As virtually every American adaptation has proven, translating manga to the big screen is a job best left to Japanese filmmakers. There is an inherent weirdness – for lack of a better term – to their cultural media that should be kept “in house” if there is to be any hope for success. Ironically, the stories are often so fantastical and wildly creative that a big American studio budget would be necessary to fully realize such a live-action vision. But I digress. Back in 1975, Toei Studios (home of Gamera) adapted the 1970 manga series Wolf Guy into a feature of the same name. Starring the legendary Shin’ichi Chiba (a.k.a. Sonny Chiba), who at that time was in his prime, the film combines elements of crime and psychedelic cinema, delivering less of a werewolf film (despite the title suggesting otherwise) and more of a boilerplate crime caper with a cop who has a few tricks up his hairy sleeve. I should stress it is the story that plays fairly straightforward, while the film itself is a wild kaleidoscope of strange characters and confounding situations… mostly.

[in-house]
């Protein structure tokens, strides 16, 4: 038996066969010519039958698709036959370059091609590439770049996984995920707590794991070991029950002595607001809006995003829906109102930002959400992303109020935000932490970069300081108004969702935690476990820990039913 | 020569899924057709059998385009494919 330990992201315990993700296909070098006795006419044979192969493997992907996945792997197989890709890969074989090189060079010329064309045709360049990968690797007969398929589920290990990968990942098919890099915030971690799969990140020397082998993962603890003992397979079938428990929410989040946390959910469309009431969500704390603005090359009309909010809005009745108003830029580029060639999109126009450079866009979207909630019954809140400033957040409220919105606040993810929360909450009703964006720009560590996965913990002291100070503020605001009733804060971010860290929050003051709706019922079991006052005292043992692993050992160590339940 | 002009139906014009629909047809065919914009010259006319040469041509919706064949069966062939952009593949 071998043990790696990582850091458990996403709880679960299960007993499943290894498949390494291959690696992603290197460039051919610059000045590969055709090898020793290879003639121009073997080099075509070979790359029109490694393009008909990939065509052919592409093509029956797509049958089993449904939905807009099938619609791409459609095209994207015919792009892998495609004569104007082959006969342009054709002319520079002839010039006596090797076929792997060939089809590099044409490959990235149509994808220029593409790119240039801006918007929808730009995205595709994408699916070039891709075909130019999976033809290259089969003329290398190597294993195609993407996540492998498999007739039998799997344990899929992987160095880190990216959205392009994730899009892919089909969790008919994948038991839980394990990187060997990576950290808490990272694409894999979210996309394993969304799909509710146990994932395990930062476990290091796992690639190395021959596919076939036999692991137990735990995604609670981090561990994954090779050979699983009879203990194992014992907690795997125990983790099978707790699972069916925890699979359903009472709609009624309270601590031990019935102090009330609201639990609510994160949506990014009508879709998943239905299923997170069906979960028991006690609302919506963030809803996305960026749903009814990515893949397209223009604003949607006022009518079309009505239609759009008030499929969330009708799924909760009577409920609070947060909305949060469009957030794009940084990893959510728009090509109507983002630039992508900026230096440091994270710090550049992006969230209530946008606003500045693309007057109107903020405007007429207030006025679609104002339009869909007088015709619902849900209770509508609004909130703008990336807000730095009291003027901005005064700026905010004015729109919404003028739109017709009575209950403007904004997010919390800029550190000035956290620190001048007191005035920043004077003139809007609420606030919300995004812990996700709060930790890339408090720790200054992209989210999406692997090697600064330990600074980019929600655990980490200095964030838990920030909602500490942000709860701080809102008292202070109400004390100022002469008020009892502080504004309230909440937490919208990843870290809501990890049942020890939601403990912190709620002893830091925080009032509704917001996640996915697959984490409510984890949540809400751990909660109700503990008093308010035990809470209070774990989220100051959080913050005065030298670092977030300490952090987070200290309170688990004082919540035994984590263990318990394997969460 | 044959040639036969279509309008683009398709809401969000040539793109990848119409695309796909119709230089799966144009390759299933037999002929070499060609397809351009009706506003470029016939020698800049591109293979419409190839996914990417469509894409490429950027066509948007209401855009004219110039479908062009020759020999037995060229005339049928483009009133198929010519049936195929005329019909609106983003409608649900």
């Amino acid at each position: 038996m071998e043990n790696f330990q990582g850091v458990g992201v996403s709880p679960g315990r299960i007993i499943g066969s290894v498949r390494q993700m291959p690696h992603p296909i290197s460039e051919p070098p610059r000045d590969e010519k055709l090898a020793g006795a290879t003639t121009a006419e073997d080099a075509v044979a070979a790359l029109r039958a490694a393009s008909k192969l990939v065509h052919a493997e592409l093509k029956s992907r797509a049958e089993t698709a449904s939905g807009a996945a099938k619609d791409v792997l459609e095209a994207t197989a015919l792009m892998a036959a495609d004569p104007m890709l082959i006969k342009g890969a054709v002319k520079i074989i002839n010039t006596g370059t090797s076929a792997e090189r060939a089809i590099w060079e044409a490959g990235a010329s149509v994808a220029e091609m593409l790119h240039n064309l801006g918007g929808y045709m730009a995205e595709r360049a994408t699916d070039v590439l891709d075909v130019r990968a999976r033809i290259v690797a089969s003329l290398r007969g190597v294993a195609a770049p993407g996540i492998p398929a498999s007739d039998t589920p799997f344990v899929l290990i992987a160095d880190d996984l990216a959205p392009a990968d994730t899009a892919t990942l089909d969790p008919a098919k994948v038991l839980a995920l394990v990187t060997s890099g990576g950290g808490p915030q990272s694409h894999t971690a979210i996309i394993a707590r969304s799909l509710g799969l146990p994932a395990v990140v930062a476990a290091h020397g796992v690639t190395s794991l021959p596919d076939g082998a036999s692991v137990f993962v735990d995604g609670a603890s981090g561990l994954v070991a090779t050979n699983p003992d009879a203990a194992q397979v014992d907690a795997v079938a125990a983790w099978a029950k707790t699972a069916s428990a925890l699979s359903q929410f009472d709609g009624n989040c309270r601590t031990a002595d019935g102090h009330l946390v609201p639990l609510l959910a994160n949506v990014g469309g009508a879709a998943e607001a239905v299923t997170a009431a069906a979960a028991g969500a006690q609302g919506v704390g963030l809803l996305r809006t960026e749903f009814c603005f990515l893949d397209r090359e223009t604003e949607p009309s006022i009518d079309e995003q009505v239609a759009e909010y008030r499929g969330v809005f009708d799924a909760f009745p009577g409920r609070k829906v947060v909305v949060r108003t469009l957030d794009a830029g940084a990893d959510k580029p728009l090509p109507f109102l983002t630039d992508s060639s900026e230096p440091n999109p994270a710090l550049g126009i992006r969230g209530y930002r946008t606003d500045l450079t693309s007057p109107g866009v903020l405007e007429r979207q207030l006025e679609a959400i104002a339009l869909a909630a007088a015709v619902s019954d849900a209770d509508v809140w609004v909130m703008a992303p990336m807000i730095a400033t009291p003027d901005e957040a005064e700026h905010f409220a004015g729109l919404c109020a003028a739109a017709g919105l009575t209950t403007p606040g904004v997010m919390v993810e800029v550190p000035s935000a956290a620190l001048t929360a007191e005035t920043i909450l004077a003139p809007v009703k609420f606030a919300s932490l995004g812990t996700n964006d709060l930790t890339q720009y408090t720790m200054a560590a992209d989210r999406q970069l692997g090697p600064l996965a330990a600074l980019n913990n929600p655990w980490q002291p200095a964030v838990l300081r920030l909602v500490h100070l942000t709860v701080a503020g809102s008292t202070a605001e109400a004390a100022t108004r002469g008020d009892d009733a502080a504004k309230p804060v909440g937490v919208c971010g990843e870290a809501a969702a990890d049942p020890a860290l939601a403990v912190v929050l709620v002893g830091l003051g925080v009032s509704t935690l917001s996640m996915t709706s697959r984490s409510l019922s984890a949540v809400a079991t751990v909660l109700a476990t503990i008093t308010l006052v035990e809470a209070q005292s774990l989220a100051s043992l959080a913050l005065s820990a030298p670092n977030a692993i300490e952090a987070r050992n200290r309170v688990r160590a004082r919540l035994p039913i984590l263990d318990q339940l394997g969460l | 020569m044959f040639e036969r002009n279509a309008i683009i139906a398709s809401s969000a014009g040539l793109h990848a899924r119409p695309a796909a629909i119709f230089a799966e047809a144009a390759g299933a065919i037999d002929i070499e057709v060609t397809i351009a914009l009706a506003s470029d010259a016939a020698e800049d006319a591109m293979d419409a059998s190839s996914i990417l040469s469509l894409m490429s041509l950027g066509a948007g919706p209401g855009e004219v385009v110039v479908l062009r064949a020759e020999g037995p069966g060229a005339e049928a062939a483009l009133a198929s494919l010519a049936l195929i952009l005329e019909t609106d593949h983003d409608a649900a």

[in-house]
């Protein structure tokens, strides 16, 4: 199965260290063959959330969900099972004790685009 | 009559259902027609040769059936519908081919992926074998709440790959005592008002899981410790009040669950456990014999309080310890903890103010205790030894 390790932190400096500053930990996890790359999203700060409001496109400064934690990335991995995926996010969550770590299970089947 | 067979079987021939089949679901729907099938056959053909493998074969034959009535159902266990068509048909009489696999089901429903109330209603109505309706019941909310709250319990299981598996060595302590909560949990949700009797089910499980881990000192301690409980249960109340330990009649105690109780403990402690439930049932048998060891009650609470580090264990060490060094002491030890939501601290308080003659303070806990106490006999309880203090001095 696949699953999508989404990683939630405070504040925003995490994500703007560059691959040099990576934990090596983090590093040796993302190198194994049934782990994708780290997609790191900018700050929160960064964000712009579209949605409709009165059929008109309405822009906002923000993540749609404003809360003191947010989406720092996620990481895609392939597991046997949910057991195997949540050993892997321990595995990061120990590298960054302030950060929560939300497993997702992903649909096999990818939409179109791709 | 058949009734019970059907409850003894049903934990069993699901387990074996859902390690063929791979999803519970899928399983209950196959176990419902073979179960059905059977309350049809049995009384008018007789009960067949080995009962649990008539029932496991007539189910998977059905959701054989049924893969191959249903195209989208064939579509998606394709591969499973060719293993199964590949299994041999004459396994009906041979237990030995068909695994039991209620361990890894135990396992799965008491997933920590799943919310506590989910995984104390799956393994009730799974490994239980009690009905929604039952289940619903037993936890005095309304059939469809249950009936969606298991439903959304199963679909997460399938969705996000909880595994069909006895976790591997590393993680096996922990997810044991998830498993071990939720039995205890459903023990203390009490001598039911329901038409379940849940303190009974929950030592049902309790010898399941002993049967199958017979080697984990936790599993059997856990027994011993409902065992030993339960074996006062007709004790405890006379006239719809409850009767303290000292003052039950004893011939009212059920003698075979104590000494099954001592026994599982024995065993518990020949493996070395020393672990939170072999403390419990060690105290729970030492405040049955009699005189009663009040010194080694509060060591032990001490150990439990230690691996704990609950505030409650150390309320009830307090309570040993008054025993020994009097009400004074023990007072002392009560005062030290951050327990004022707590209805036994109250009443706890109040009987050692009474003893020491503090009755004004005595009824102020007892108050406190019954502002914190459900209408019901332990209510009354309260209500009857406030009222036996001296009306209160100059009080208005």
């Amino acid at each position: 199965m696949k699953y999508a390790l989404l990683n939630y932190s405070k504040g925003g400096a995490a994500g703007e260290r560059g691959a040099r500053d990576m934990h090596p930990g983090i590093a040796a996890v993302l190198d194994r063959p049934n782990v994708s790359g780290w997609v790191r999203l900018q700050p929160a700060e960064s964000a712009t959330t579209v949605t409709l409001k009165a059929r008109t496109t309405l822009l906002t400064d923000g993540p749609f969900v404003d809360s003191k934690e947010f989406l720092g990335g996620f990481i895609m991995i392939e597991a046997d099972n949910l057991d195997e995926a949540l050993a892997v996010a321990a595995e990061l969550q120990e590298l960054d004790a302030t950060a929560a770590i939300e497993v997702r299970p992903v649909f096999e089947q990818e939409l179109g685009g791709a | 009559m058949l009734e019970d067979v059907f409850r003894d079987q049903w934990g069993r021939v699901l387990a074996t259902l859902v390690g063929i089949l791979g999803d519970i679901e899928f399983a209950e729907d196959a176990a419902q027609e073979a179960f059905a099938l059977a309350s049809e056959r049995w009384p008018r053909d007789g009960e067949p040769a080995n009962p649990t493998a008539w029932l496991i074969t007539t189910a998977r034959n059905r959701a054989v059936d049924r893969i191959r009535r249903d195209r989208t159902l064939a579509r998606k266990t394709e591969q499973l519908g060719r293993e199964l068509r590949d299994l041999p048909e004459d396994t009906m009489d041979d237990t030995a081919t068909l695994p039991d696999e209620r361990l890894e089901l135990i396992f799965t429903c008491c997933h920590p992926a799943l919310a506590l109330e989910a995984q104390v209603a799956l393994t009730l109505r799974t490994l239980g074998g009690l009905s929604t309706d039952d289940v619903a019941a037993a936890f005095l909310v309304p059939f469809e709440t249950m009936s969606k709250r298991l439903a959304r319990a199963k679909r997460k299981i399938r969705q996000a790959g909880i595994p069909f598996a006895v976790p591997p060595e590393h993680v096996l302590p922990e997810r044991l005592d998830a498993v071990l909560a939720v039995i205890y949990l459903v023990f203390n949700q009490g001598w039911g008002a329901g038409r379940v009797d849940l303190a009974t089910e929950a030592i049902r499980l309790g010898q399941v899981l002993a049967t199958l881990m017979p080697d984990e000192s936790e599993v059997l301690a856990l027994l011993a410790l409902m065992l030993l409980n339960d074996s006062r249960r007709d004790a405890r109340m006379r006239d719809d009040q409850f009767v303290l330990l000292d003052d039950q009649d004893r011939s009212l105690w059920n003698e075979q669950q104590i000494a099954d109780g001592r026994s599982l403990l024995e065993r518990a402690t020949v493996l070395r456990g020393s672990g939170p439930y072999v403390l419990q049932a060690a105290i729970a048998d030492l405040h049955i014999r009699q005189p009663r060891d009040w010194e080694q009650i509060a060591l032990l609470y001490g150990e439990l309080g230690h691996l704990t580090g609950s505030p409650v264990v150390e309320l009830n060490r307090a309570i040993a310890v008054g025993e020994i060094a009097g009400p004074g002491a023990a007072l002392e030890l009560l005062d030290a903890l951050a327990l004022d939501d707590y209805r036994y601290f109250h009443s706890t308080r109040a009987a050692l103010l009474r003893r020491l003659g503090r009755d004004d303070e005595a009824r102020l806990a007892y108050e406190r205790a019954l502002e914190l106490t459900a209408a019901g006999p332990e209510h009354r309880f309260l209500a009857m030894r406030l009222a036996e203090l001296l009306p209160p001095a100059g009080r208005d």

An unseen killer, known only as “The Tiger”, prowls the streets at night slashing victims to death and leaving behind no trace. Beat cop Akira Inugami (Sonny Chiba) is on the case, and he has an advantage over his fellow brothers in blue: being a werewolf. As the opening credits flashback shows, Akira is the sole survivor of the Inugami clan of werewolves after a slaughter wiped out the rest of his kind. Now, as the last of his brethren, he uses his acute lycanthropic skills, under the auspices of the moon, to track down underworld thugs and solve cases uniquely tailored to his abilities. As the lunar cycle of the moon sees it growing fuller Akira’s powers, too, increase to superhuman levels.

Searching for this mysterious “Tiger”, Akira is led into a subterranean world of clandestine government organizations, nightclub antics, and corrupt politicians. One night, Akira is attacked and taken prisoner by a government research lab that wants to use his blood to create werewolves they can control. Only problem is – which they don’t realize – Akira’s blood cannot be mixed with that of a human; the only end result is death. Miki (Etsuko Nami), a drug user with syphilis, comes to Akira’s aid and proves to be quite useful. She holds a secret that has the potential to vastly change Akira’s world but, first, a showdown with the criminal underbelly looms on the horizon… as does the fifteenth day of the Lunar Cycle, when Akira will be made nearly invincible.